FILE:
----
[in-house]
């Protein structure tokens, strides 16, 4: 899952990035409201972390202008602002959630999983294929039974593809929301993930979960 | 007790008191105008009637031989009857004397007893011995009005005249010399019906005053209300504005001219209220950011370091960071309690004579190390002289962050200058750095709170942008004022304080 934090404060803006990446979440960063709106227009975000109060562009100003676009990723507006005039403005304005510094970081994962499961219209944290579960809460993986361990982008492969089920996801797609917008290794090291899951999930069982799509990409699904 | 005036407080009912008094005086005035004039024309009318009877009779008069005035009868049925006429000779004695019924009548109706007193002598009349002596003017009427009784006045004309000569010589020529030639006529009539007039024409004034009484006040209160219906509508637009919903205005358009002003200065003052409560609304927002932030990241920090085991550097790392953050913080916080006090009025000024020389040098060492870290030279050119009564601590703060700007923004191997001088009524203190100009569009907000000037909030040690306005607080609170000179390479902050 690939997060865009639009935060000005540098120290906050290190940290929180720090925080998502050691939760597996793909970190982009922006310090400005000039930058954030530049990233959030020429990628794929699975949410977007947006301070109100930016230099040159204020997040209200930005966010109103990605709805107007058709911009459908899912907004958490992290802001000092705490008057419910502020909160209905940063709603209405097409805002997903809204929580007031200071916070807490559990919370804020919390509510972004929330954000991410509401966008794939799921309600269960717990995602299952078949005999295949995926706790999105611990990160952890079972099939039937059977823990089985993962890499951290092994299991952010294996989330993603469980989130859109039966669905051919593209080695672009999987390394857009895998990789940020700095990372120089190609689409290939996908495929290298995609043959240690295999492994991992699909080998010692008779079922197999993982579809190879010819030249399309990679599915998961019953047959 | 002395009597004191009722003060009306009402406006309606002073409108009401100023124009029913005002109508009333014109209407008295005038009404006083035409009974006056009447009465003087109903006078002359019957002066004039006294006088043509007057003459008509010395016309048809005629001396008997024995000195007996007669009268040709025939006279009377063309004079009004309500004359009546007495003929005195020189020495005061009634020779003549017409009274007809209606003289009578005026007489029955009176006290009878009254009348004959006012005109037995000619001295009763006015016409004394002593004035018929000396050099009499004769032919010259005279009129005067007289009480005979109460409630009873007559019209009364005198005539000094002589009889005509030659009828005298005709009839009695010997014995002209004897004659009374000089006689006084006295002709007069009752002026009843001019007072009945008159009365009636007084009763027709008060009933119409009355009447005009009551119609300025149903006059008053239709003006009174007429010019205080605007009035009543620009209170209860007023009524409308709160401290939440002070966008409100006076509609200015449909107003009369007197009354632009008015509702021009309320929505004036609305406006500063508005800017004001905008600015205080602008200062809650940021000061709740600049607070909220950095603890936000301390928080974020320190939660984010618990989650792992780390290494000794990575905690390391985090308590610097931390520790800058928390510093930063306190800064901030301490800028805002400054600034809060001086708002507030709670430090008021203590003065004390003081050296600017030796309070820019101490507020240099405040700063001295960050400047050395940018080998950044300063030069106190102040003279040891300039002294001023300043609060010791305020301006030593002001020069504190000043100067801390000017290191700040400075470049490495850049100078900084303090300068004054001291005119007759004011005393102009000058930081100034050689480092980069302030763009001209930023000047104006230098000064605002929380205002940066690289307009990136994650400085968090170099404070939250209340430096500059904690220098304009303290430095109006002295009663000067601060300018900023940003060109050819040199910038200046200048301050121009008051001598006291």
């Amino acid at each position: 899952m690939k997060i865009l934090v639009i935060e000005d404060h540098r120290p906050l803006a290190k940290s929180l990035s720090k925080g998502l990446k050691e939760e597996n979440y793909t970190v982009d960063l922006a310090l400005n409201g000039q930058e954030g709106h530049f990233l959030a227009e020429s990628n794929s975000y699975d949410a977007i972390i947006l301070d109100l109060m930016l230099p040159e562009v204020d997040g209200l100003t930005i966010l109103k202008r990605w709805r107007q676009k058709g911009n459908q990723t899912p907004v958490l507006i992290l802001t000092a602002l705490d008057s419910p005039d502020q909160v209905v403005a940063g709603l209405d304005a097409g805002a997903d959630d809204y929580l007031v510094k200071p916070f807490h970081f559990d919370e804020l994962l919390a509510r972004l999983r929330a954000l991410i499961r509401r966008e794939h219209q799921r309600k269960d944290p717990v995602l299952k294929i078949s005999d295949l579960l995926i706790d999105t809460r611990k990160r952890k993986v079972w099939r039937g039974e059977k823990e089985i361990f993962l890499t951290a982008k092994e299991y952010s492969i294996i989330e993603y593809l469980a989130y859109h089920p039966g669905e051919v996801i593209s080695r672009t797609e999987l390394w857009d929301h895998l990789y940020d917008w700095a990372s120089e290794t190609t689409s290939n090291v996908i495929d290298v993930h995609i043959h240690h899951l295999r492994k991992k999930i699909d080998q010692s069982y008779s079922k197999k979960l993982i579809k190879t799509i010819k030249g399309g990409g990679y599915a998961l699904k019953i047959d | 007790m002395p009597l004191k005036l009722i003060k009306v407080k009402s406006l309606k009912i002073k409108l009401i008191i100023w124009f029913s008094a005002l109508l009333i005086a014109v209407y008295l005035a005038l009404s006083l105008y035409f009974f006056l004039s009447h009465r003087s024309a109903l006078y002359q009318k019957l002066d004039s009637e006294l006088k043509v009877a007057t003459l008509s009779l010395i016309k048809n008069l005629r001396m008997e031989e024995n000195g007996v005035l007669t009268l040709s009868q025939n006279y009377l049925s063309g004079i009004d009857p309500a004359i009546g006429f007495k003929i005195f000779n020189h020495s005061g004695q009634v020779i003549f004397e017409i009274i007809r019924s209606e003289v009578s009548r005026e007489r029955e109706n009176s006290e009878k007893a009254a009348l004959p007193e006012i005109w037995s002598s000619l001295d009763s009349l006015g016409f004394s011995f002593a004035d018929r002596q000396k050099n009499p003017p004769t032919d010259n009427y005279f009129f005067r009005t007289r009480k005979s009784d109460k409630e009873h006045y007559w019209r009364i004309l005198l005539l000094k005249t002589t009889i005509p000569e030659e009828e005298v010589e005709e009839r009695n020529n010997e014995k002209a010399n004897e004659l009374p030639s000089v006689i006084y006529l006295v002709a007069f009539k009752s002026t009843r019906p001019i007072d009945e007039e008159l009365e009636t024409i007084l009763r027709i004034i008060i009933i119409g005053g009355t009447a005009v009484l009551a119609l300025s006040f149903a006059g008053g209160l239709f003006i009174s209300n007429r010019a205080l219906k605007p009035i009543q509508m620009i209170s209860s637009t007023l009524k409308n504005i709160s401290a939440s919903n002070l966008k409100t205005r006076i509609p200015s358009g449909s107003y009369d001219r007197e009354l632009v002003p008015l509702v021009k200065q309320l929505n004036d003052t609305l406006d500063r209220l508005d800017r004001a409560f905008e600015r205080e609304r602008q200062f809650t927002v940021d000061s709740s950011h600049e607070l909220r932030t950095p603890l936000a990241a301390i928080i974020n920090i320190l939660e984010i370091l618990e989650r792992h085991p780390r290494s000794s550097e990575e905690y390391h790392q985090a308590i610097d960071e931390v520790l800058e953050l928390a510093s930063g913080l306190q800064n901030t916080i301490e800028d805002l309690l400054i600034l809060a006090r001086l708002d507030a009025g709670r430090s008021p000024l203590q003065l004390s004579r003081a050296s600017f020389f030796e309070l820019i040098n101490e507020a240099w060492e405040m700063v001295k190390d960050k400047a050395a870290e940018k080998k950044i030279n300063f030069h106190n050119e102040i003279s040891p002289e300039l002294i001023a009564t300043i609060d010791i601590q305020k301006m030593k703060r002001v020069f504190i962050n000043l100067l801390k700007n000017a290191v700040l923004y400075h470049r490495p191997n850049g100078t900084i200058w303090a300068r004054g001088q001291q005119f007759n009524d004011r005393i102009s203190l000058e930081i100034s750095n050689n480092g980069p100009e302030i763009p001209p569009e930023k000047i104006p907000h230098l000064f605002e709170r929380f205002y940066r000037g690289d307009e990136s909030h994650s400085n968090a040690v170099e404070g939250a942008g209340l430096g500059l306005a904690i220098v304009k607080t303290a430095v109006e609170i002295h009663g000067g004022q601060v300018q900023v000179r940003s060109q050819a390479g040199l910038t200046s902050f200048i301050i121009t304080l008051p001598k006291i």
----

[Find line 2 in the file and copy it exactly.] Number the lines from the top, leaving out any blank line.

């Protein structure tokens, strides 16, 4: 899952990035409201972390202008602002959630999983294929039974593809929301993930979960 | 007790008191105008009637031989009857004397007893011995009005005249010399019906005053209300504005001219209220950011370091960071309690004579190390002289962050200058750095709170942008004022304080 934090404060803006990446979440960063709106227009975000109060562009100003676009990723507006005039403005304005510094970081994962499961219209944290579960809460993986361990982008492969089920996801797609917008290794090291899951999930069982799509990409699904 | 005036407080009912008094005086005035004039024309009318009877009779008069005035009868049925006429000779004695019924009548109706007193002598009349002596003017009427009784006045004309000569010589020529030639006529009539007039024409004034009484006040209160219906509508637009919903205005358009002003200065003052409560609304927002932030990241920090085991550097790392953050913080916080006090009025000024020389040098060492870290030279050119009564601590703060700007923004191997001088009524203190100009569009907000000037909030040690306005607080609170000179390479902050 690939997060865009639009935060000005540098120290906050290190940290929180720090925080998502050691939760597996793909970190982009922006310090400005000039930058954030530049990233959030020429990628794929699975949410977007947006301070109100930016230099040159204020997040209200930005966010109103990605709805107007058709911009459908899912907004958490992290802001000092705490008057419910502020909160209905940063709603209405097409805002997903809204929580007031200071916070807490559990919370804020919390509510972004929330954000991410509401966008794939799921309600269960717990995602299952078949005999295949995926706790999105611990990160952890079972099939039937059977823990089985993962890499951290092994299991952010294996989330993603469980989130859109039966669905051919593209080695672009999987390394857009895998990789940020700095990372120089190609689409290939996908495929290298995609043959240690295999492994991992699909080998010692008779079922197999993982579809190879010819030249399309990679599915998961019953047959 | 002395009597004191009722003060009306009402406006309606002073409108009401100023124009029913005002109508009333014109209407008295005038009404006083035409009974006056009447009465003087109903006078002359019957002066004039006294006088043509007057003459008509010395016309048809005629001396008997024995000195007996007669009268040709025939006279009377063309004079009004309500004359009546007495003929005195020189020495005061009634020779003549017409009274007809209606003289009578005026007489029955009176006290009878009254009348004959006012005109037995000619001295009763006015016409004394002593004035018929000396050099009499004769032919010259005279009129005067007289009480005979109460409630009873007559019209009364005198005539000094002589009889005509030659009828005298005709009839009695010997014995002209004897004659009374000089006689006084006295002709007069009752002026009843001019007072009945008159009365009636007084009763027709008060009933119409009355009447005009009551119609300025149903006059008053239709003006009174007429010019205080605007009035009543620009209170209860007023009524409308709160401290939440002070966008409100006076509609200015449909107003009369007197009354632009008015509702021009309320929505004036609305406006500063508005800017004001905008600015205080602008200062809650940021000061709740600049607070909220950095603890936000301390928080974020320190939660984010618990989650792992780390290494000794990575905690390391985090308590610097931390520790800058928390510093930063306190800064901030301490800028805002400054600034809060001086708002507030709670430090008021203590003065004390003081050296600017030796309070820019101490507020240099405040700063001295960050400047050395940018080998950044300063030069106190102040003279040891300039002294001023300043609060010791305020301006030593002001020069504190000043100067801390000017290191700040400075470049490495850049100078900084303090300068004054001291005119007759004011005393102009000058930081100034050689480092980069302030763009001209930023000047104006230098000064605002929380205002940066690289307009990136994650400085968090170099404070939250209340430096500059904690220098304009303290430095109006002295009663000067601060300018900023940003060109050819040199910038200046200048301050121009008051001598006291």